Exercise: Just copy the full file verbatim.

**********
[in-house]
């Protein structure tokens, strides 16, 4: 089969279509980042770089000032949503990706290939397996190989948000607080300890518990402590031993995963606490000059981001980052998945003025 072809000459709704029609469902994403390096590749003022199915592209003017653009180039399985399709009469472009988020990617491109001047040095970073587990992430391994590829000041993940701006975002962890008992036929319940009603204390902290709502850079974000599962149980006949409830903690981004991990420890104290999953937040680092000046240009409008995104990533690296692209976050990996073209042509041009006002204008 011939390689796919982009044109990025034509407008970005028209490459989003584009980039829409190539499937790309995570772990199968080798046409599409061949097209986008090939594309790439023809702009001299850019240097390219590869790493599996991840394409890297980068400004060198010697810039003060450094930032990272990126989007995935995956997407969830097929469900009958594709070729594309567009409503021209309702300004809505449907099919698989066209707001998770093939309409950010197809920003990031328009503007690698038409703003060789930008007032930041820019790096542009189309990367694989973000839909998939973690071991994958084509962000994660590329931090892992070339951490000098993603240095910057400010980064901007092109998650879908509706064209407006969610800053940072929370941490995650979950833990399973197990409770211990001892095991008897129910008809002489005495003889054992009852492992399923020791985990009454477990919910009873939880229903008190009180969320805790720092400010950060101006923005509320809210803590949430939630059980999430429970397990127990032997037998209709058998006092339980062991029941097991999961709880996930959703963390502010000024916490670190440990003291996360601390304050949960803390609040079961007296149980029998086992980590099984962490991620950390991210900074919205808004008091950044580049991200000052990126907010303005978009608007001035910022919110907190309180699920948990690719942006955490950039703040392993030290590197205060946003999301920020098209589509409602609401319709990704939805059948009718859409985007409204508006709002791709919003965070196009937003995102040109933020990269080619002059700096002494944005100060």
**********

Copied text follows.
[in-house]
């Protein structure tokens, strides 16, 4: 089969279509980042770089000032949503990706290939397996190989948000607080300890518990402590031993995963606490000059981001980052998945003025 072809000459709704029609469902994403390096590749003022199915592209003017653009180039399985399709009469472009988020990617491109001047040095970073587990992430391994590829000041993940701006975002962890008992036929319940009603204390902290709502850079974000599962149980006949409830903690981004991990420890104290999953937040680092000046240009409008995104990533690296692209976050990996073209042509041009006002204008 011939390689796919982009044109990025034509407008970005028209490459989003584009980039829409190539499937790309995570772990199968080798046409599409061949097209986008090939594309790439023809702009001299850019240097390219590869790493599996991840394409890297980068400004060198010697810039003060450094930032990272990126989007995935995956997407969830097929469900009958594709070729594309567009409503021209309702300004809505449907099919698989066209707001998770093939309409950010197809920003990031328009503007690698038409703003060789930008007032930041820019790096542009189309990367694989973000839909998939973690071991994958084509962000994660590329931090892992070339951490000098993603240095910057400010980064901007092109998650879908509706064209407006969610800053940072929370941490995650979950833990399973197990409770211990001892095991008897129910008809002489005495003889054992009852492992399923020791985990009454477990919910009873939880229903008190009180969320805790720092400010950060101006923005509320809210803590949430939630059980999430429970397990127990032997037998209709058998006092339980062991029941097991999961709880996930959703963390502010000024916490670190440990003291996360601390304050949960803390609040079961007296149980029998086992980590099984962490991620950390991210900074919205808004008091950044580049991200000052990126907010303005978009608007001035910022919110907190309180699920948990690719942006955490950039703040392993030290590197205060946003999301920020098209589509409602609401319709990704939805059948009718859409985007409204508006709002791709919003965070196009937003995102040109933020990269080619002059700096002494944005100060």